Back in 2007, I graduated college with a degree in art, specializing in photography. I was bright eyed, ready to take on work, and was interning at a commercial studio. As the years went on, I worked for more and more people who taught me wonderful things, but I had a dream, a dream to be my own boss and set my own hours. In 2010, I officially started my own business, Angela Divine Photography. The first three years were really tough. Trying to break out in an oversaturated industry isn’t easy, but my hard work paid off, and I am so blessed to feel successful in my industry. Here are a few mistakes I made as a young entrepreneur.
Undercharging. Let’s face it, when you quit your job to pursue your dream, it’s scary. The what if’s and fear start to take over. What if I can’t pay my mortgage, my bills, what if I can’t do this? Fear caused me to become very eager for work and once I got it, I was undercharging. I was willing to do sessions for half the price that I should have been and just wanted to get my name out there. It makes since in theory, but I never mapped it out in on paper. The first three years I started my business, there was little to no profit. I didn’t set myself up for success, and in the past year, have finally raised my prices to match my worth. Never sell yourself short, especially when what you do is valuable.
Not Branding Myself. It is so important to find your tribe and get your name out to your ideal clients. When I first started, again, I was eager, I didn’t know who I was trying to work for or who I even wanted to work for, so I worked for anyone. I met a lot of great people, but also wasn’t making art that was true to me. A lot of the people I was working for had different styles, so I was shooting all over the place and not developing who I was as a photographer. In the past year, I’ve started to brand my business toward ideal clients- clients who are a lot more like me and share my same passions and interests.
Overworking. When I was trying to get my business off the ground, I was working a lot. I mean three jobs a lot. At one point, I had a serving job, an internship with a photography studio and also taught yoga and it was a hot mess. I would sometimes work for 15 hours a day, and not that I still don’t do that once in a while, but I had my hand in a ton of different pots and working all these jobs that were so different became exhausting. I still struggle with balancing my work and social life, but one thing I have realized is that if you want to be there for your clients and give them 110%, you need to rest and recharge.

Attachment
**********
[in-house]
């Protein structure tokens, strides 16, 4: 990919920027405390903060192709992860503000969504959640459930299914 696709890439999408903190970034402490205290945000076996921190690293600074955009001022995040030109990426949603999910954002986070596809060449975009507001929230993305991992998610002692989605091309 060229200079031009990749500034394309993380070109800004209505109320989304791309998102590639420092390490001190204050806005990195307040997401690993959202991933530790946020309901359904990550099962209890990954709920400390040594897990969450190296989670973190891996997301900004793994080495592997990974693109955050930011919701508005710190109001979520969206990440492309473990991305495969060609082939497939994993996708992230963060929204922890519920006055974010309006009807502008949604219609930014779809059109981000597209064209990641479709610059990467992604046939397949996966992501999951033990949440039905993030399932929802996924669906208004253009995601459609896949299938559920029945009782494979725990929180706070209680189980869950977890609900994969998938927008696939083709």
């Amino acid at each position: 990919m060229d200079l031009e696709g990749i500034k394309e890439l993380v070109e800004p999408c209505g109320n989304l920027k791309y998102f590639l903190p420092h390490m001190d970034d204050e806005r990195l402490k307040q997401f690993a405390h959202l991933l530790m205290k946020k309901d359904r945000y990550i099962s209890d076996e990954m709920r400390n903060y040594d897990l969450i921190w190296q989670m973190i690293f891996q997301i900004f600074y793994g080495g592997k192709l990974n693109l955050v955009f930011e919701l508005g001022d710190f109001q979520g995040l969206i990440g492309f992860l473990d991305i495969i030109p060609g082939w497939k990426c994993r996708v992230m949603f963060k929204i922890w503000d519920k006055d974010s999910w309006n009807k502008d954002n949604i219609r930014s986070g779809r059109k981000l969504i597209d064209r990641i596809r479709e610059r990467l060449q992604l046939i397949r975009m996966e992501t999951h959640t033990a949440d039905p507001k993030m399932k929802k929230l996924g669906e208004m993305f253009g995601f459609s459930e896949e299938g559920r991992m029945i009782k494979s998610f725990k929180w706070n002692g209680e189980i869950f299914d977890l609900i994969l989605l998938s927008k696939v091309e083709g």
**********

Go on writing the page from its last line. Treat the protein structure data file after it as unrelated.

Lack of Patience. We live in an instant gratification world right now. We are so used to getting everything we want, that being patience becomes very challenging. When I first started, I wanted to it all so quick. I wanted to be making a lot of money, working less, and be the best in my field. I’m still working on all those things. Being patient when starting a new business is key. It will take time, and the journey is really just as important as the destination.
Becoming my own boss took a lot of dedication, but was well worth it. If you are looking to start your own, I hope you can learn from my mistakes. Remember, fear will always hold us back, so if you are looking for a little extra encouragement, know that with hard work anything is possible. Always be open to learn, always be open to fail, and never let anything stop you.